Gadgets & Gizmos


Mobilestudio Pro In 5 Configurations

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Big or small, having all your editing tools out on location or simply on your lap is a great way to work. But which is best for you? By Peter Eastway.

A confession up front: I went for the big one! I use the 16-inch Wacom MobileStudio Pro, but my reasons for going big might be different to your reasons for choosing small! One of the pleasures of travel photography is being able to look at your work in the evening, pick out your best shots and, if you don’t fall asleep, perhaps edit a few of the photos that really inspire you.

The Large Screen

So, when I’m in my hotel room or perhaps working with other photographers, I want to have a large screen with lots of monitor real estate. I want plenty of room for my palettes and, importantly, a good size reproduction of the image I am working on.

I’m often leading a group of photographers when I’m travelling, so having a large screen to show them a Photoshop technique, play an audio visual or give a Powerpoint presentation is really helpful. So I rationalised that I needed the larger MobileStudio Pro.

But there are a couple of compromises, the most notable being its size and weight. Didn’t I just say I wanted a bigger screen? Yes, but when I’m sitting on a plane travelling, I think I’d prefer a smaller unit – although I have to say that, now I have mastered Wacom’s ExpressKeys and the Pro Pen 2, I am pretty efficient with Capture One, Photoshop and InDesign, even within the confines of a ‘cattle class’ seat.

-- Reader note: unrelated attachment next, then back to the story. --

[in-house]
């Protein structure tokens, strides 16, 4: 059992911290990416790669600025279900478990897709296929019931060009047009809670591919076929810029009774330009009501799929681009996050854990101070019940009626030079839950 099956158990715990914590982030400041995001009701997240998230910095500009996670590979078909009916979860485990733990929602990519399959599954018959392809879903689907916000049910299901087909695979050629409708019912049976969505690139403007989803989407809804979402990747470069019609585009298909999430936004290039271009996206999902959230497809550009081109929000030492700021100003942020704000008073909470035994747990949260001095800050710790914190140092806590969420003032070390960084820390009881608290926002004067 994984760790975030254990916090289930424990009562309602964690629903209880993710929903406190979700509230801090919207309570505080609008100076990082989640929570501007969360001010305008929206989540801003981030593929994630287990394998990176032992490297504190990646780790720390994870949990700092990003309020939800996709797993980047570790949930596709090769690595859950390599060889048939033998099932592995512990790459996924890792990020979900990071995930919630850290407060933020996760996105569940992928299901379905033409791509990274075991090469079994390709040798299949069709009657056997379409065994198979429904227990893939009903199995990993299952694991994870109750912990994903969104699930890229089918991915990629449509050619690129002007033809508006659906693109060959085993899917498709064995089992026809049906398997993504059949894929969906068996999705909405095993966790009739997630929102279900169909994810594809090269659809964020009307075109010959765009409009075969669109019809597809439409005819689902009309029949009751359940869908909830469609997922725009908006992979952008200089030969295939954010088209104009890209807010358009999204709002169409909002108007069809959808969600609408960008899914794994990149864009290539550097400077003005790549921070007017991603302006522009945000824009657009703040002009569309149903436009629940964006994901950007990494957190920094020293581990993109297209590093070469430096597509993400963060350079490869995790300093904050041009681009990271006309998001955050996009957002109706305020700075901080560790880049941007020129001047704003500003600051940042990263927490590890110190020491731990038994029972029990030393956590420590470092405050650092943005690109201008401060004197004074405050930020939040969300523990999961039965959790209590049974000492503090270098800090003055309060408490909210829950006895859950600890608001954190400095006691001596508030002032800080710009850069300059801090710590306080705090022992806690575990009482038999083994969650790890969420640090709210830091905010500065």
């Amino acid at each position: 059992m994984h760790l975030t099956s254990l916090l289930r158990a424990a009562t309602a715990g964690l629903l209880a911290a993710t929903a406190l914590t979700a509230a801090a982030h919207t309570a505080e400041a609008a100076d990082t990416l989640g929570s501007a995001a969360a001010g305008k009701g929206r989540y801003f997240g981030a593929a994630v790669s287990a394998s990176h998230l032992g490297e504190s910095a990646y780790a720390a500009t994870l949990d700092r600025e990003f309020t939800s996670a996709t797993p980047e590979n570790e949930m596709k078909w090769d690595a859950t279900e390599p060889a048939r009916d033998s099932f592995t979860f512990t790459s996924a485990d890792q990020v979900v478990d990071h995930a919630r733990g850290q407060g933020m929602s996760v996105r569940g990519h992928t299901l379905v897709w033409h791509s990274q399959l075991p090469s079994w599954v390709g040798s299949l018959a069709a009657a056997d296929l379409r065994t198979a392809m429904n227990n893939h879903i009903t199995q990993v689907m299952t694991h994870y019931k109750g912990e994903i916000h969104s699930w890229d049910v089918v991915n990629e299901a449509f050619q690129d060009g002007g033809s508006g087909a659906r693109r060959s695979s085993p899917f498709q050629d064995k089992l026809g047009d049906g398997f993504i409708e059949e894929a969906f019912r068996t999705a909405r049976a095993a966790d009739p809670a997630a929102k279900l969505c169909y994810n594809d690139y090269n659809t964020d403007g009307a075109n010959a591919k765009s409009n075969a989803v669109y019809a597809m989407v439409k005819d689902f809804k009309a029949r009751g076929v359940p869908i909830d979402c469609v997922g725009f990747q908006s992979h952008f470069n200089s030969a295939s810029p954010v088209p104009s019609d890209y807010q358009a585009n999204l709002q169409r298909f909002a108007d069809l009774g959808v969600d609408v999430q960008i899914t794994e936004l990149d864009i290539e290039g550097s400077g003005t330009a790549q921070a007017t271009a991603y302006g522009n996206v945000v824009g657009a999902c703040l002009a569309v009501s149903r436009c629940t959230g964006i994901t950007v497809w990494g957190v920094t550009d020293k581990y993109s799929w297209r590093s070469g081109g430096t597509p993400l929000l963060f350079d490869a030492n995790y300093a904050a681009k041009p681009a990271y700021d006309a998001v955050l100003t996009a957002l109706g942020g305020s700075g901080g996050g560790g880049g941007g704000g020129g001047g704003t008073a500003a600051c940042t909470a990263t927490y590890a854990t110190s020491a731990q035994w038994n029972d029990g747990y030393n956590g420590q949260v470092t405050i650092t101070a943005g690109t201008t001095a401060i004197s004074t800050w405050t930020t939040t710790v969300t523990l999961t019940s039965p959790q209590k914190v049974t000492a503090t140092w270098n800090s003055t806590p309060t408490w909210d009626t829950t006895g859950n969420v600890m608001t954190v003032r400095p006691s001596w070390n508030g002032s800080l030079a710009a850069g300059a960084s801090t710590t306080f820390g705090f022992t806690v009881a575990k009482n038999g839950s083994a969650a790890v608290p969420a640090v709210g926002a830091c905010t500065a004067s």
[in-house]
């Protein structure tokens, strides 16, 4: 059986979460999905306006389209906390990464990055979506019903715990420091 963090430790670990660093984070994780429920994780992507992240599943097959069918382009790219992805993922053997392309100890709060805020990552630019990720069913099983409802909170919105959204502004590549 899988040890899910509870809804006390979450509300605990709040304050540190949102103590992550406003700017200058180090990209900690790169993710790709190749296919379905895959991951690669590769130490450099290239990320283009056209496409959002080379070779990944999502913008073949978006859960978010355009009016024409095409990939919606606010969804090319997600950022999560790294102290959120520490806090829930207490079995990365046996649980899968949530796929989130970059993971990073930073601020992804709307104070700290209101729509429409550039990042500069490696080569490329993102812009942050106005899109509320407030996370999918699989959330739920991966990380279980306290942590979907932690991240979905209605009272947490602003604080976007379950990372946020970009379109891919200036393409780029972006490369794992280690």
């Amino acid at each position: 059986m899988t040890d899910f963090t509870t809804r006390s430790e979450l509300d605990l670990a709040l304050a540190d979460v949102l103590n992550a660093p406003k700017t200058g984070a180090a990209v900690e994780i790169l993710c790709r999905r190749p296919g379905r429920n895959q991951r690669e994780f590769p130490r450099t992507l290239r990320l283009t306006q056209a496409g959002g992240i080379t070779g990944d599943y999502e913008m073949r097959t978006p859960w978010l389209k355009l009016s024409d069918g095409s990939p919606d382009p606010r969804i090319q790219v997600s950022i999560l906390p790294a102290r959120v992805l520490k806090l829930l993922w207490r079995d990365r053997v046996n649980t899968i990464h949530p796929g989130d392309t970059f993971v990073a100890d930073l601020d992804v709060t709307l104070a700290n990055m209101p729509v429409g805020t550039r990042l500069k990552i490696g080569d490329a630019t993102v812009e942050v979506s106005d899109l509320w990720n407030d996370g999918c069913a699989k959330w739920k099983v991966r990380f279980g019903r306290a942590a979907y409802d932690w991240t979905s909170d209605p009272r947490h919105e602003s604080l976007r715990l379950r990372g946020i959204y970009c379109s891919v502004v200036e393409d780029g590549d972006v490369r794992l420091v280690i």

And there’s also the little issue of price - the top of the range 16-inch MobileStudio Pro costs $4299, compared to $2649 for the entry-level 13-inch MobileStudio Pro.

But even the entry level MobileStudio Pro is a dream machine. Its specifications outshine top of the line laptops from only a few years ago, so how much power do you really need? I could do most of my work with it, certainly when editing my smaller Canon and Fujifilm files. It’s only when I’m playing with 100-megapixel Phase One files that I absolutely have to have the 16GB RAM.

So, perhaps we should look at the range of MobileStudio Pro computers and see what we need, starting with the 13- inch models.

There's the good and the bad with telephoto lenses. The 'good' is that they are relatively easy to design, compared to wide-angles at least. The 'bad' is that they quickly become large and heavy if you want a wide maximum aperture, like f2.8 or f4, and that can make them problematic for handling and travelling.

One of the reasons photographers wanted the wide apertures was to handle low-light situations. A wide aperture meant a faster shutter speed, which is what you needed to freeze the action, especially for sport and wildlife. Back in the film days, you could shoot with ISO 1600 emulsions, but the film was pretty grainy and often ISO 1600 wasn't fast enough anyway. A wider aperture was better than a high speed film.

Compare the situation today when Canon and Nikon cameras comfortably shoot at ISO 6400 (and often much higher) and the need for a wide maximum aperture can be reconsidered. Especially if you don't want to carry too much weight!